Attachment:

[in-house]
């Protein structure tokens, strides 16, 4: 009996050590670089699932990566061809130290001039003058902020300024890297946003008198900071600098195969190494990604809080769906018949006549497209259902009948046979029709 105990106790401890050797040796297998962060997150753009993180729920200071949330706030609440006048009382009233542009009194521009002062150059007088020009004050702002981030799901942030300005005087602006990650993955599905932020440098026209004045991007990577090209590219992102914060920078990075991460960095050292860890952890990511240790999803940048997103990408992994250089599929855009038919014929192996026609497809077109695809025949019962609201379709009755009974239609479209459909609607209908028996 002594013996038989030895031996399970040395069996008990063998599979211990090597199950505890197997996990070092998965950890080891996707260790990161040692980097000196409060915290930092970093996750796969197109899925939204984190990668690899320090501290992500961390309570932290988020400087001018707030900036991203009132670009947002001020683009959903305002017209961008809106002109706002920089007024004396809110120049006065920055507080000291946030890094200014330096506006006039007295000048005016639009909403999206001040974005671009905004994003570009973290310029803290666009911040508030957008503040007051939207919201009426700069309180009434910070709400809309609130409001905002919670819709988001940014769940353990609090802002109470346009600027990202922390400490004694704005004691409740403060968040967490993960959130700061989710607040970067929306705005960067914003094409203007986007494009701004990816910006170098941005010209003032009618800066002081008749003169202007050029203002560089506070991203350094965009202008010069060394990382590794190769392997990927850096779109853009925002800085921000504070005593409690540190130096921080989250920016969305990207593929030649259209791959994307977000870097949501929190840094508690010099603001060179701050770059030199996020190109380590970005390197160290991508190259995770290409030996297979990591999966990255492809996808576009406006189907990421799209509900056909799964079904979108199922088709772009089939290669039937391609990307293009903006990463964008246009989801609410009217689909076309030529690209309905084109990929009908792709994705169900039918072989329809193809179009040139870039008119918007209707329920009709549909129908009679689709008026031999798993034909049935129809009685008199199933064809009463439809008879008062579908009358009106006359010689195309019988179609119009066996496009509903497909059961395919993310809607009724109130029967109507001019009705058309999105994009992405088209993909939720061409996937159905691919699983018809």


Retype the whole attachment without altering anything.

[in-house]
């Protein structure tokens, strides 16, 4: 009996050590670089699932990566061809130290001039003058902020300024890297946003008198900071600098195969190494990604809080769906018949006549497209259902009948046979029709 105990106790401890050797040796297998962060997150753009993180729920200071949330706030609440006048009382009233542009009194521009002062150059007088020009004050702002981030799901942030300005005087602006990650993955599905932020440098026209004045991007990577090209590219992102914060920078990075991460960095050292860890952890990511240790999803940048997103990408992994250089599929855009038919014929192996026609497809077109695809025949019962609201379709009755009974239609479209459909609607209908028996 002594013996038989030895031996399970040395069996008990063998599979211990090597199950505890197997996990070092998965950890080891996707260790990161040692980097000196409060915290930092970093996750796969197109899925939204984190990668690899320090501290992500961390309570932290988020400087001018707030900036991203009132670009947002001020683009959903305002017209961008809106002109706002920089007024004396809110120049006065920055507080000291946030890094200014330096506006006039007295000048005016639009909403999206001040974005671009905004994003570009973290310029803290666009911040508030957008503040007051939207919201009426700069309180009434910070709400809309609130409001905002919670819709988001940014769940353990609090802002109470346009600027990202922390400490004694704005004691409740403060968040967490993960959130700061989710607040970067929306705005960067914003094409203007986007494009701004990816910006170098941005010209003032009618800066002081008749003169202007050029203002560089506070991203350094965009202008010069060394990382590794190769392997990927850096779109853009925002800085921000504070005593409690540190130096921080989250920016969305990207593929030649259209791959994307977000870097949501929190840094508690010099603001060179701050770059030199996020190109380590970005390197160290991508190259995770290409030996297979990591999966990255492809996808576009406006189907990421799209509900056909799964079904979108199922088709772009089939290669039937391609990307293009903006990463964008246009989801609410009217689909076309030529690209309905084109990929009908792709994705169900039918072989329809193809179009040139870039008119918007209707329920009709549909129908009679689709008026031999798993034909049935129809009685008199199933064809009463439809008879008062579908009358009106006359010689195309019988179609119009066996496009509903497909059961395919993310809607009724109130029967109507001019009705058309999105994009992405088209993909939720061409996937159905691919699983018809």